Beginning in 2014, crop insurance will be available as a pilot insurance program for cucumbers in Delaware, Illinois, Indiana, Maryland, Michigan, North Carolina and Texas.
As consumer demand for fresh fruit and vegetables increases, so do the production risks for the nation’s farmers as they grow these crops. To meet this challenge, the Risk Management Agency (RMA) pays close attention to the changing agriculture sector to ensure that crop insurance is made available where feasible.
A tremendous amount of work goes into offering a new insurance product, making sure that the product provides the coverage needed by growers at a reasonable premium without distorting the market or affecting a grower’s management decisions for the crop. New insurance products must have written policy, underwriting and loss procedures, as well as an actuarially-sound premium rate. The ability to innovate with new and expanded insurance offerings to reflect modern and changing farming practices is central to how the Federal Crop Insurance Program works. Read more »
Today, Secretary Vilsack joined the President in Michigan to sign the 2014 Farm Bill, an accomplishment that would not have been possible without your engagement. Last year we began the #MyFarmBill campaign in an effort to share with all Americans the need for a comprehensive Food, Farm and Jobs Bill to keep up momentum in American agriculture. Today that bill was signed and we are able to move forward to do work that grows the rural economy and creates jobs.
The new Farm Bill will allow the proud men and women who feed millions around the world to invest confidently in the future. While no legislation is perfect, this bill is a strong investment in American agriculture and supports the continued global leadership of our farmers and ranchers. Take a look at how your voices were included in the 2014 Farm Bill: Read more »
B & W Orchards owner Barbara Robinson grows blueberries and other produce on her eastern Mississippi farm. Photo by Mississippi State University Extension Service
Federal crop insurance provides the risk management tools necessary for American farmers to stay in business after a difficult crop year. They can be the difference between a farmer going under because of a lean year or having a safety net that allows them to keep farming and rebuild. These tools help farmers who rely on good farming practices for smart land use and preserve economic stability for generations. And the Risk Management Agency (RMA) has worked hard to extend risk management tools for organic producers.
Organic producers were first able to obtain crop insurance under the Agricultural Risk Protection Act of 2000. However, due to the lack of data, organic farmers were initially charged an additional 5 percent surcharge and were only able to insure the “conventional price” for their crop – not the organic price. Many organic producers felt the surcharge was not justified and that crop insurance prices needed to better reflect what they received in the marketplace. Read more »
Good risk management tools aid in conservation efforts and help protect beautiful views like this for the next generation. USDA photo.
American producers know that crop insurance is a proven tool for managing the risks of farming. But many folks may not be aware that it also promotes sound practices that encourage environmental sustainability.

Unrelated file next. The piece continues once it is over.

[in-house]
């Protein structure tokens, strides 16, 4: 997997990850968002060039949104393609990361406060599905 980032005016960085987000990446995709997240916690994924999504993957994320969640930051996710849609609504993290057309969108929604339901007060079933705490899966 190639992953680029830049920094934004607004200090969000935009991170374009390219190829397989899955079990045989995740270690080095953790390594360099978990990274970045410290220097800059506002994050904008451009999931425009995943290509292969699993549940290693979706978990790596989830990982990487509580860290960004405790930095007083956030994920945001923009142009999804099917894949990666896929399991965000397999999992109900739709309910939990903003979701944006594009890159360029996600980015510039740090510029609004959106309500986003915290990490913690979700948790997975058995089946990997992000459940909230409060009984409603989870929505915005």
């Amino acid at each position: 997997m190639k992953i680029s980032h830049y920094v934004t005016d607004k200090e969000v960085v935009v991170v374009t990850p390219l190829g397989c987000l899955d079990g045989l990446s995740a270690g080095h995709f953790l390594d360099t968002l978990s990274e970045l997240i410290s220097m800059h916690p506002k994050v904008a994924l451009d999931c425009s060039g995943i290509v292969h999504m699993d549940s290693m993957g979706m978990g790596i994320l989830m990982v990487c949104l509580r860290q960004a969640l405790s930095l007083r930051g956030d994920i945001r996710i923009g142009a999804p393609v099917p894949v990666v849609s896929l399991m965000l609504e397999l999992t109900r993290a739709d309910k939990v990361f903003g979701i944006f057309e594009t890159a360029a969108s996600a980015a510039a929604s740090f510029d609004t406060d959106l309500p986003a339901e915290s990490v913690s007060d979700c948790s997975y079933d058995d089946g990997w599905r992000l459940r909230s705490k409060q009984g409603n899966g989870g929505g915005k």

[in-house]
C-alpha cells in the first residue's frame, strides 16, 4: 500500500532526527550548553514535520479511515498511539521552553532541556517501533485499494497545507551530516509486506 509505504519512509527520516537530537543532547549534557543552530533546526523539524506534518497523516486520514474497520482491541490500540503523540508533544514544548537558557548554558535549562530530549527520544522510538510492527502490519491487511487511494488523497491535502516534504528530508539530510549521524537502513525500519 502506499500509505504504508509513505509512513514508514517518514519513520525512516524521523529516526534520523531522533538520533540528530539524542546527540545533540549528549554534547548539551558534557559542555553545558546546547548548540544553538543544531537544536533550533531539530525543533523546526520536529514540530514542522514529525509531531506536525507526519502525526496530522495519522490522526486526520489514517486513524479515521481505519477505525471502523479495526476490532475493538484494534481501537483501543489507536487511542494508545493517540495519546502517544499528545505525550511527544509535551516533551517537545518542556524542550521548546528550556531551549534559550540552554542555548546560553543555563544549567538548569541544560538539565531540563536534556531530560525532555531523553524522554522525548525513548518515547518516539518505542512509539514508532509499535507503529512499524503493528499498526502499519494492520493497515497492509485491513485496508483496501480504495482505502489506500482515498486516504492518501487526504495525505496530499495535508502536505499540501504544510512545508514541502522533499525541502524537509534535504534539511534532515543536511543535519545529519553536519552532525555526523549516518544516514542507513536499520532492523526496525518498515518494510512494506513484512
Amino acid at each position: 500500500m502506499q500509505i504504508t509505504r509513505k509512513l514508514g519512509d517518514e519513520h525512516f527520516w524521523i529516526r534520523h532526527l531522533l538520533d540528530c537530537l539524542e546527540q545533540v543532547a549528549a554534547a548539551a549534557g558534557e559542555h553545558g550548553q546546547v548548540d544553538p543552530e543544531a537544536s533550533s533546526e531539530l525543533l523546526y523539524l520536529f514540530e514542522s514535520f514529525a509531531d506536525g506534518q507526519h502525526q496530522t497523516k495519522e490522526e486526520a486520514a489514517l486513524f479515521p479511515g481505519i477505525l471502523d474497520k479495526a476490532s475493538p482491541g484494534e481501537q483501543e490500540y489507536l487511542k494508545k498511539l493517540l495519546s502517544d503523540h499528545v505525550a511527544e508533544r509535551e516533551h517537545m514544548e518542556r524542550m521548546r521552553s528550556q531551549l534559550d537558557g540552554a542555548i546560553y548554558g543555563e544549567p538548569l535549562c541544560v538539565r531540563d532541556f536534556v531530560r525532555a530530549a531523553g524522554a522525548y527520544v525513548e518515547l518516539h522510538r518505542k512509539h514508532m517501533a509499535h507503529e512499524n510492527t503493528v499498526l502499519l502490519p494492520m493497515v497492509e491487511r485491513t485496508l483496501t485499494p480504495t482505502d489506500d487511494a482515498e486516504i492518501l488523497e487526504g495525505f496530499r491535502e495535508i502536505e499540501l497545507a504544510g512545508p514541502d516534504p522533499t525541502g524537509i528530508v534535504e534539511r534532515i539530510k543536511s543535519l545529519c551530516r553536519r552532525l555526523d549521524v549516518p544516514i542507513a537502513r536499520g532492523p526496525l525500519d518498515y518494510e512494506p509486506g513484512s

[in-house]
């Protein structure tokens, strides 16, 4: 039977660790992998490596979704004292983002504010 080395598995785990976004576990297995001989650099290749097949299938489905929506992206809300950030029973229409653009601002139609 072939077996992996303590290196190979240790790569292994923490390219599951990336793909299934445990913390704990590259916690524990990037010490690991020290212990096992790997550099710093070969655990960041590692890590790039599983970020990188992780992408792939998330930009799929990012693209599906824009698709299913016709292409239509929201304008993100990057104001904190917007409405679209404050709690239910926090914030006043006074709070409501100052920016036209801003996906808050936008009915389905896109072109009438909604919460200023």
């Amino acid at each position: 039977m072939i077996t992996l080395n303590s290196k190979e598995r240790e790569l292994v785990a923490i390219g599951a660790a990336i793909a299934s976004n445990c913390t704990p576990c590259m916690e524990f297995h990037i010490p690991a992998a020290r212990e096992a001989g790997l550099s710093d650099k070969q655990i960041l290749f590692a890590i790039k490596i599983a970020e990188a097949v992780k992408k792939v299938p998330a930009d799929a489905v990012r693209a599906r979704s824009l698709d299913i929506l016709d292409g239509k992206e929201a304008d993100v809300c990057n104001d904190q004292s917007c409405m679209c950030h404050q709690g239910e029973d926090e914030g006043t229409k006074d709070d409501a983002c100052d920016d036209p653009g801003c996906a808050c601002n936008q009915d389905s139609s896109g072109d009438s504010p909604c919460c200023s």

One of the primary reasons the Federal crop insurance program is good for conservation is that it requires producers to exercise good farming practices in order to be eligible for coverage. Good farming practices vary from crop to crop and from region to region, but follow the principle that the farming practices carried out are considered prudent and responsible by local extension agents and certified crop consultants. And this means planning for the long-term future, not just the current crop year. Read more »
While rural Americans have already waited too long for passage of a new Food, Farm and Jobs bill, this week brought a promising new development. Conferees from the Senate and House met to begin work on the creation of a bipartisan, long-term Farm Bill. Their work could not be more timely – and they are in the spotlight now more than ever before.
The Farm Bill is crucial to America’s farmers, ranchers and producers. It provides a necessary safety net for producers centered around a strong crop insurance program and a dependable set of disaster assistance programs. The last two years of drought and other weather-related disasters underscores how important that safety net is to keeping producers in business.
The Farm Bill’s importance extends beyond the farm safety net. Read more »
Following the devastating effects of tornadoes this week, USDA is offering assistance to those in need. USDA offers many programs that can provide assistance to landowners, farmers, ranchers and producers during disasters. No Presidential or Secretarial declarations are required for the provision of much of this assistance.
Agricultural producers are reminded that Federal crop insurance covers tornado damage, as well as other natural causes of loss. Please remember to report your loss to your insurance agent or company within 72 hours and in writing within 15 days. Your insurance company will send out a loss adjuster as soon as they are safely able to do so and will document your insurance claim. Please remember that you cannot destroy your crop or plant a new crop until the loss adjuster or your insurance company has informed you that you can do so. Read more »